fawn

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Related to fawns: White tailed Deer
See: truckle
References in periodicals archive ?
A visitor told this correspondent that he has come to the zoo along with his two sons to see the two fawns .
The charity warned that mother deers often leave fawns alone to go off foraging.
Later births appear to be disadvantaged, as later-born fawns are lighter (Pelabon 1997) and have higher mortality rates (Bienioschek et al.
Cast sheep sold to PS93 for a pen of big Texel cross ewes, also from The Fawns, to Jeff Dunn.
Fawning starts in the pen in mid-February and most fawns are born in March and April (Wilson et al.
Golden eagle (Aquila chrysaetos) and bald eagle (Haliaeetus leucocephalus) were also present and have the ability to prey upon fawns (Goodwin, 1977; Duquette et al.
Fawning season for white-tailed deer has begun in Delaware, with most fawns born during the last week of May through the first week of June.
But those folks who hunt in areas where the number of deer have been decreasing during the past few years should be concerned about fawns.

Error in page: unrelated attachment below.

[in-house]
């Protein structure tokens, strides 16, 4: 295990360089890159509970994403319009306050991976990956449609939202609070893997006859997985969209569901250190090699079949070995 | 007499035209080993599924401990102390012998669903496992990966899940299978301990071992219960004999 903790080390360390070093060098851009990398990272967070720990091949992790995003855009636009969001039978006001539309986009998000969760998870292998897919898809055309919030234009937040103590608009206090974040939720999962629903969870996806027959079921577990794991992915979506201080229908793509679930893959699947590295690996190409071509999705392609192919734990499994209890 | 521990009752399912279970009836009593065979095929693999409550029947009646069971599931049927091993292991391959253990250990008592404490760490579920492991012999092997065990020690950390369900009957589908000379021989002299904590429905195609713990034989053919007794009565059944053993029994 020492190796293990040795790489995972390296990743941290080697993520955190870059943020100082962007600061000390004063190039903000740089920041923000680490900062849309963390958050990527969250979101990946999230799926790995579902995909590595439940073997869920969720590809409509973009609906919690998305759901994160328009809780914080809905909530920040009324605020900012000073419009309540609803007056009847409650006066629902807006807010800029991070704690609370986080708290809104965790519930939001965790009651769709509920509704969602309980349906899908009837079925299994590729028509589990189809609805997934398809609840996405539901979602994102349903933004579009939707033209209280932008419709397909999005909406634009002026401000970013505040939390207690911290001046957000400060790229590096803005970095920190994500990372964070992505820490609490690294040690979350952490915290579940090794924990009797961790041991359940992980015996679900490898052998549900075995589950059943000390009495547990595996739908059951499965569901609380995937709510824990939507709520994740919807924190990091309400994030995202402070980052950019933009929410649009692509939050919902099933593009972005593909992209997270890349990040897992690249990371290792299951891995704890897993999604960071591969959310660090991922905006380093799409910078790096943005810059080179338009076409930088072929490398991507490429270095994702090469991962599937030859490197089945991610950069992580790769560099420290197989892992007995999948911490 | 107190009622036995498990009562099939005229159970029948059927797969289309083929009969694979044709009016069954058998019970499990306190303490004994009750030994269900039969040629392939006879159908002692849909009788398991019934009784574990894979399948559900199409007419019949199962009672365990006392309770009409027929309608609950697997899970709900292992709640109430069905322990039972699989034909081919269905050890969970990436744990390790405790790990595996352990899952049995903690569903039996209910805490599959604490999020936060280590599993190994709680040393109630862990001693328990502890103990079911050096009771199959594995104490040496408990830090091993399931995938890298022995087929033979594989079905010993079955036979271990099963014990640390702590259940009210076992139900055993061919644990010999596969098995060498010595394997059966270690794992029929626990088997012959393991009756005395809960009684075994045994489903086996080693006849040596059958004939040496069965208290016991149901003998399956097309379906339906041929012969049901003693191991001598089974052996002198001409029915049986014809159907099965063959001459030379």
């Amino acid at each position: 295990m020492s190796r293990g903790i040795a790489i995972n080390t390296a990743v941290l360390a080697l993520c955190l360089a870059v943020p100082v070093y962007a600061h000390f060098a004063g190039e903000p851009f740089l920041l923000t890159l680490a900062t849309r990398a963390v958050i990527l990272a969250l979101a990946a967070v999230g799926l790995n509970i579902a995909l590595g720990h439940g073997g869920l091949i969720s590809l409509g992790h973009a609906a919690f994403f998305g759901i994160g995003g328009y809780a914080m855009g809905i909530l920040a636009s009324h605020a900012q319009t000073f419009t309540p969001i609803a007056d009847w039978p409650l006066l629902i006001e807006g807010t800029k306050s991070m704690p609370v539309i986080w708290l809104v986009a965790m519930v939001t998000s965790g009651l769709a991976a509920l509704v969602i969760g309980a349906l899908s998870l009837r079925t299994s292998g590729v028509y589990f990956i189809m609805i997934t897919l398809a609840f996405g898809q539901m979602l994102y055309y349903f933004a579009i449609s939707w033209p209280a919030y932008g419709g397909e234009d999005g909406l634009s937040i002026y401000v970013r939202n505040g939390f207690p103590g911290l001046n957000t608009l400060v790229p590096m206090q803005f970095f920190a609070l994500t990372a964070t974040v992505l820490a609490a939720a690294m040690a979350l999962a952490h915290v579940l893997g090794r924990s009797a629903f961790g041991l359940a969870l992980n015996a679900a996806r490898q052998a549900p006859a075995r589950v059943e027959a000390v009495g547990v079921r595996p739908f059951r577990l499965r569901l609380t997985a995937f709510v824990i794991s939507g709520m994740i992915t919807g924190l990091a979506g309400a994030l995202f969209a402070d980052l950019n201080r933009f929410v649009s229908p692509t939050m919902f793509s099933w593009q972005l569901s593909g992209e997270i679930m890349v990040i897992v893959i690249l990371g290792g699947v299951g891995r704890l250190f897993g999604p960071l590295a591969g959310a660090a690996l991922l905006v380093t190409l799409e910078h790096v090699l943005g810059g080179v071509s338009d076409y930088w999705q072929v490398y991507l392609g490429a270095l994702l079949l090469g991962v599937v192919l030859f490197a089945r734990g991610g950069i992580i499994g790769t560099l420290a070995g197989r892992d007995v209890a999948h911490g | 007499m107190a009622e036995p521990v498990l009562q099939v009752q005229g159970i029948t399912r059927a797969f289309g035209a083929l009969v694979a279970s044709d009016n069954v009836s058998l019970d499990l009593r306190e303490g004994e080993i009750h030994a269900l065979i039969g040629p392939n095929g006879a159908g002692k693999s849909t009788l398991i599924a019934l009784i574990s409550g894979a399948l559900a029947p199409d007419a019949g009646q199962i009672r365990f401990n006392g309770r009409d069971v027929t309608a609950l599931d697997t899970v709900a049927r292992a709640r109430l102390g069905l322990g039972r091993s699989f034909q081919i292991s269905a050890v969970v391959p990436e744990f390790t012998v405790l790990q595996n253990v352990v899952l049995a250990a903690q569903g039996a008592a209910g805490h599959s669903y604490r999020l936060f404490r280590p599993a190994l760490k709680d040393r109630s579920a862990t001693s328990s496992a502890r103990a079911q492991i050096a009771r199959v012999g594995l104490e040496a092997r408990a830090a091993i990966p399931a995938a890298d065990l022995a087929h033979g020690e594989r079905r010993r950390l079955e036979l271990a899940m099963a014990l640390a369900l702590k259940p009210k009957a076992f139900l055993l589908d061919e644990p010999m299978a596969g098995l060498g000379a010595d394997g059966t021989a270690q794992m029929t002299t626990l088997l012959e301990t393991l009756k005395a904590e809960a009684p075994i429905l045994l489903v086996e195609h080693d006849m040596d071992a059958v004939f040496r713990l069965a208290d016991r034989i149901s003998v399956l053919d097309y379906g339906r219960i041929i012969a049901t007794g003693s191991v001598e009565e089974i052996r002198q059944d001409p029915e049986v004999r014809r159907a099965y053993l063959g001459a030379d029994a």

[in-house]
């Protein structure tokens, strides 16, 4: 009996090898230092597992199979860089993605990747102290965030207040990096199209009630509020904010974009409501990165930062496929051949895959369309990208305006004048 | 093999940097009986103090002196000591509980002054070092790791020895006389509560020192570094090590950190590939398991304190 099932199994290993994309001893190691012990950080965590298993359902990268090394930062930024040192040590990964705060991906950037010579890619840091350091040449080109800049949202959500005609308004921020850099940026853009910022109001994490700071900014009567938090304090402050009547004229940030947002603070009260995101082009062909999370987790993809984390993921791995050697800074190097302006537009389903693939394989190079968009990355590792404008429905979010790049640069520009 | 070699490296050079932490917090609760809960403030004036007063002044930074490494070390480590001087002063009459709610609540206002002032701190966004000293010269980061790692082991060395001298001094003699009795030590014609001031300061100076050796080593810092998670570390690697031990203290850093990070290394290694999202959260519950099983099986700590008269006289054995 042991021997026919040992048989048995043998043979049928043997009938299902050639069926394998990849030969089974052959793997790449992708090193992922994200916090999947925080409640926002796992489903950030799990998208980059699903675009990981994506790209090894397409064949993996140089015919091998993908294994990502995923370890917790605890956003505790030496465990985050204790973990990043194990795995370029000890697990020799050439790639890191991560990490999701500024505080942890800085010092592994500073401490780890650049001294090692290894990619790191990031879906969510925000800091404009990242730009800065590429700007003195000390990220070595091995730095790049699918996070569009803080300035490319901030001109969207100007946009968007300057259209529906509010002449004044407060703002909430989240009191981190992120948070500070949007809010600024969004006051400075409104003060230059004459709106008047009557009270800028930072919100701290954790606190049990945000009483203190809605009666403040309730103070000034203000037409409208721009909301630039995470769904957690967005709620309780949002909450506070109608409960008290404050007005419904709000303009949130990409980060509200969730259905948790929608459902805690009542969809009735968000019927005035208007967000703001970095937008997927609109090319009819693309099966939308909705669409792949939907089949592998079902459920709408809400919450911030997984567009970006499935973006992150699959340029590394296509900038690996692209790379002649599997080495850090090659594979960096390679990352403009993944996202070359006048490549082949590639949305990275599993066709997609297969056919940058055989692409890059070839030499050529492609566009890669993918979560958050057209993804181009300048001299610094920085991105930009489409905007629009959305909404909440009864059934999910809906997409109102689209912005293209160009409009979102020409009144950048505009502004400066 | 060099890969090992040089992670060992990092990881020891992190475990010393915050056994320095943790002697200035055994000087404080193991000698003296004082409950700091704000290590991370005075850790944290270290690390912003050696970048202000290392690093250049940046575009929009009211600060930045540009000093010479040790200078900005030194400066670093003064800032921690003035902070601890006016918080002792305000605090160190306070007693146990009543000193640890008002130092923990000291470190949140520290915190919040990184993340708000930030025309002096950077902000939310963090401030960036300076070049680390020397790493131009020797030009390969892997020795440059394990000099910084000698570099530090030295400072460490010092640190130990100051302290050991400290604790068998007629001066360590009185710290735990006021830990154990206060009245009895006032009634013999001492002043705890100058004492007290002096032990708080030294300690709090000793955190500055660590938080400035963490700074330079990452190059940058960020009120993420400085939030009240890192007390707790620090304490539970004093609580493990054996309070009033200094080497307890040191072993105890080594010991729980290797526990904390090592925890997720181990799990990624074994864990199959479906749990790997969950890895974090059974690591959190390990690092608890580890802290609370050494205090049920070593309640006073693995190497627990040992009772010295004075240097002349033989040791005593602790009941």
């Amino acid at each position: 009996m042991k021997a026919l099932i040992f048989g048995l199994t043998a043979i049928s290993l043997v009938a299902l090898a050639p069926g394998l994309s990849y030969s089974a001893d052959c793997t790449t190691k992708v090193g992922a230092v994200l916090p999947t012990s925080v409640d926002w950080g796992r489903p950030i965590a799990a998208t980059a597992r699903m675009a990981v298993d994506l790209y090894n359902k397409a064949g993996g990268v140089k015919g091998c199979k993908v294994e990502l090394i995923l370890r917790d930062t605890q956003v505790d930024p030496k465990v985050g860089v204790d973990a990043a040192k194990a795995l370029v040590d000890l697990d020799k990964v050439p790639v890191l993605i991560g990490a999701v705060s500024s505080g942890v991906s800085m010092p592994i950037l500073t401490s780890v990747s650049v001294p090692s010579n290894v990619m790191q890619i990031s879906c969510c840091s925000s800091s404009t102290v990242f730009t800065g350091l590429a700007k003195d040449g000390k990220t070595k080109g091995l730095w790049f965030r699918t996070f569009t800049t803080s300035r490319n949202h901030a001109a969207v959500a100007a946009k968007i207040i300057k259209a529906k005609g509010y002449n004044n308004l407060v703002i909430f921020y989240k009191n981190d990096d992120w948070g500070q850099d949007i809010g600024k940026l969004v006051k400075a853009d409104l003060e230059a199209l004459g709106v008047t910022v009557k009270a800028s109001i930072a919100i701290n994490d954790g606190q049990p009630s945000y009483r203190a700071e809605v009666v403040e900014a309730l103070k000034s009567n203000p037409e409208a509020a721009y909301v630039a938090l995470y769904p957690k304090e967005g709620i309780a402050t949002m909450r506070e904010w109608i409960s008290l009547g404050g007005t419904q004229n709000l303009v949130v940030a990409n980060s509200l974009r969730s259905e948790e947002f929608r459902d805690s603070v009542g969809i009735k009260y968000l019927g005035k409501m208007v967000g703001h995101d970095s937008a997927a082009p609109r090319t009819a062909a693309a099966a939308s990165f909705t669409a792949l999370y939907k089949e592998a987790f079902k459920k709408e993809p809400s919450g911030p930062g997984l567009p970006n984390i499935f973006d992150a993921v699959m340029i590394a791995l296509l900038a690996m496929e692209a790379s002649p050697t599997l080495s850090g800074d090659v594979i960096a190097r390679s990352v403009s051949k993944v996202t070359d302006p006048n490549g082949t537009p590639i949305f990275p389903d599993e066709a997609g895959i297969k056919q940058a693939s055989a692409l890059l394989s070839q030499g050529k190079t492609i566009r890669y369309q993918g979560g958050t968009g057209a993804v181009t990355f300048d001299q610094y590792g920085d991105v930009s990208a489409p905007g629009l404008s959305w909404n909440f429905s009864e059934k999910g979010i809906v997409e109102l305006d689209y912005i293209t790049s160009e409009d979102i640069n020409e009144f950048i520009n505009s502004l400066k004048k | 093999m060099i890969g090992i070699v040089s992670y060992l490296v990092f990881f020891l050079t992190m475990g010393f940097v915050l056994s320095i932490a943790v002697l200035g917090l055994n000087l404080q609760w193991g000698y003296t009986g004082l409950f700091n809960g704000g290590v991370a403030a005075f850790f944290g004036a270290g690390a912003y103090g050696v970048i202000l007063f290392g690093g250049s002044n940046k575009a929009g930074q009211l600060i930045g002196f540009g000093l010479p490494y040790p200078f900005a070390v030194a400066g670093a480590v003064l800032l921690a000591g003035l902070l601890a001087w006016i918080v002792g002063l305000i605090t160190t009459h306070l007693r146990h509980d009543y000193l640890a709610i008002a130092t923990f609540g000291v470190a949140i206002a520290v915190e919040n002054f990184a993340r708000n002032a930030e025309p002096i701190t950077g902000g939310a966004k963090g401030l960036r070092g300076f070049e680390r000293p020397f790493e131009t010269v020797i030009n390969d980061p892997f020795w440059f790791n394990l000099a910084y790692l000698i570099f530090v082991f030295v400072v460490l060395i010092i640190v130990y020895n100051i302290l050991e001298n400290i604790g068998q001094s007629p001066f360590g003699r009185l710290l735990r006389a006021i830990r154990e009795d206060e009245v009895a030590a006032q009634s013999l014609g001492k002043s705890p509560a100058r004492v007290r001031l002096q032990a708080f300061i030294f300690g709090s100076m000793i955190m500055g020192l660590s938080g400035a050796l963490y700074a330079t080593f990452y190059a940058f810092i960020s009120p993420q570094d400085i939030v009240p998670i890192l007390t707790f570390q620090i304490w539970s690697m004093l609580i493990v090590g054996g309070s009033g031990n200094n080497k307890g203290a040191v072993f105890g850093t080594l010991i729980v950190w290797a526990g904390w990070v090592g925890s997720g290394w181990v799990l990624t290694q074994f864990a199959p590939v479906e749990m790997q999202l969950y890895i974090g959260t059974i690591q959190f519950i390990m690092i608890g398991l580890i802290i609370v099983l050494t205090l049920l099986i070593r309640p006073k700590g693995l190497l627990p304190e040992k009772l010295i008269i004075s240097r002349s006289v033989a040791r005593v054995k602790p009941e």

This consistent "fawn drop" allows those fawns a greater survival rate because predators have a brief surplus of food.
In addition, Bald Eagles have killed young ungulates during summer, including fawns of White-tailed Deer (Odocoileus virginianus; Duquette and others 2011), lambs of domestic sheep (Smith 1936; McEneaney and Jenkins 1983), and likely Woodland Caribou calves (Rangifer tarandus caribou; Environment Canada 2011).
A little research shows that a recent study done in my home state of Wisconsin cites black bears as the number-one cause of mortality in fawns in our northern forest region, and it is well known in the state that the reintroduction of elk near Clam Lake has been slow due to black bear predation on calves.
Research conducted by DEC wildlife biologists in 2007-2009 found that approximately 4% of pregnant adult females had triplet fawns in utero.